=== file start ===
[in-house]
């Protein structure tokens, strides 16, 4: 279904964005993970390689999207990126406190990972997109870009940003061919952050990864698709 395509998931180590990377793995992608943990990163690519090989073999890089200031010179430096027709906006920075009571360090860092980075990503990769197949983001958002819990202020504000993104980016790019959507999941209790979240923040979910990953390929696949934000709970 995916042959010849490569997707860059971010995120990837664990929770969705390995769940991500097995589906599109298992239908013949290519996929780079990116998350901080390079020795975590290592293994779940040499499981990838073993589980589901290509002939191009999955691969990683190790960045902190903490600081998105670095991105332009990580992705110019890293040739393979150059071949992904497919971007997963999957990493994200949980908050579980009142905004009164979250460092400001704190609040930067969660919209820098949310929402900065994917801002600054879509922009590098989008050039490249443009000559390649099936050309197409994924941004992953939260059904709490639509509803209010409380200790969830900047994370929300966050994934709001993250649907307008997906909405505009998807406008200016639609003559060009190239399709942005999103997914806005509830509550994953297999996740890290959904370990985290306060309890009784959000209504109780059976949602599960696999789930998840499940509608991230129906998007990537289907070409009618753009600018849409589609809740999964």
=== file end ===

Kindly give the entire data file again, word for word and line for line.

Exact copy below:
[in-house]
């Protein structure tokens, strides 16, 4: 279904964005993970390689999207990126406190990972997109870009940003061919952050990864698709 395509998931180590990377793995992608943990990163690519090989073999890089200031010179430096027709906006920075009571360090860092980075990503990769197949983001958002819990202020504000993104980016790019959507999941209790979240923040979910990953390929696949934000709970 995916042959010849490569997707860059971010995120990837664990929770969705390995769940991500097995589906599109298992239908013949290519996929780079990116998350901080390079020795975590290592293994779940040499499981990838073993589980589901290509002939191009999955691969990683190790960045902190903490600081998105670095991105332009990580992705110019890293040739393979150059071949992904497919971007997963999957990493994200949980908050579980009142905004009164979250460092400001704190609040930067969660919209820098949310929402900065994917801002600054879509922009590098989008050039490249443009000559390649099936050309197409994924941004992953939260059904709490639509509803209010409380200790969830900047994370929300966050994934709001993250649907307008997906909405505009998807406008200016639609003559060009190239399709942005999103997914806005509830509550994953297999996740890290959904370990985290306060309890009784959000209504109780059976949602599960696999789930998840499940509608991230129906998007990537289907070409009618753009600018849409589609809740999964």